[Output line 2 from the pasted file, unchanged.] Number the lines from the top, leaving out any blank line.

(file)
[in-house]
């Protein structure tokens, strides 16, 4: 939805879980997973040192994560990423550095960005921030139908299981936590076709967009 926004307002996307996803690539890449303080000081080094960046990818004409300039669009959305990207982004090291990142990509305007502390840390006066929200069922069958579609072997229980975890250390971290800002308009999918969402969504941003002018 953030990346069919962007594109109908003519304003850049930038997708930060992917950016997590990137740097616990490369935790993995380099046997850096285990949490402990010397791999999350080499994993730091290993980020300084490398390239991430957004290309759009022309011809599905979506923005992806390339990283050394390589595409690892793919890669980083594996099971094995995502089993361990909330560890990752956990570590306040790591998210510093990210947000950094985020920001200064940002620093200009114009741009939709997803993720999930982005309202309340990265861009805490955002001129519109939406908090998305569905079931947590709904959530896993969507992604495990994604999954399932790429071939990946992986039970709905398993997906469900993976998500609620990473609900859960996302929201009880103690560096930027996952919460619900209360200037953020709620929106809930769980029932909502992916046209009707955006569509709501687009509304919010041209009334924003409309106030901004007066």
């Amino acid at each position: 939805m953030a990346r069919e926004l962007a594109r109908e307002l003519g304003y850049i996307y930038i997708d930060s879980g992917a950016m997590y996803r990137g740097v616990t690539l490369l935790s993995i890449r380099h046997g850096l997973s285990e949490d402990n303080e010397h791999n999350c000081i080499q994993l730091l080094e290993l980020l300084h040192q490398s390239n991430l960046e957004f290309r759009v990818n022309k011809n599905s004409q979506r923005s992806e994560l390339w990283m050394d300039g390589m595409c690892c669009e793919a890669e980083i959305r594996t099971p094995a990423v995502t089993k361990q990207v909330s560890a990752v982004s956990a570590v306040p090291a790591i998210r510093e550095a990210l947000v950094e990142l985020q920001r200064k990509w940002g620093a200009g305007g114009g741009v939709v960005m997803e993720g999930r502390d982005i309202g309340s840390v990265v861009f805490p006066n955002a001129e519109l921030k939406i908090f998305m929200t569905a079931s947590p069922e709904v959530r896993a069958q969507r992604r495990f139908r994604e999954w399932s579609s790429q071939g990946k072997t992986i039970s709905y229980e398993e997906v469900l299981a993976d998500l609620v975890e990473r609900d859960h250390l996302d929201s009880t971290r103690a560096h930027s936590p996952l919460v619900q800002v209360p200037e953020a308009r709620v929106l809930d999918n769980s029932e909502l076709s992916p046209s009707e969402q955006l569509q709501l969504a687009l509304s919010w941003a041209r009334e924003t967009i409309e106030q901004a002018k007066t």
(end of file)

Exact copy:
């Protein structure tokens, strides 16, 4: 939805879980997973040192994560990423550095960005921030139908299981936590076709967009 926004307002996307996803690539890449303080000081080094960046990818004409300039669009959305990207982004090291990142990509305007502390840390006066929200069922069958579609072997229980975890250390971290800002308009999918969402969504941003002018 953030990346069919962007594109109908003519304003850049930038997708930060992917950016997590990137740097616990490369935790993995380099046997850096285990949490402990010397791999999350080499994993730091290993980020300084490398390239991430957004290309759009022309011809599905979506923005992806390339990283050394390589595409690892793919890669980083594996099971094995995502089993361990909330560890990752956990570590306040790591998210510093990210947000950094985020920001200064940002620093200009114009741009939709997803993720999930982005309202309340990265861009805490955002001129519109939406908090998305569905079931947590709904959530896993969507992604495990994604999954399932790429071939990946992986039970709905398993997906469900993976998500609620990473609900859960996302929201009880103690560096930027996952919460619900209360200037953020709620929106809930769980029932909502992916046209009707955006569509709501687009509304919010041209009334924003409309106030901004007066």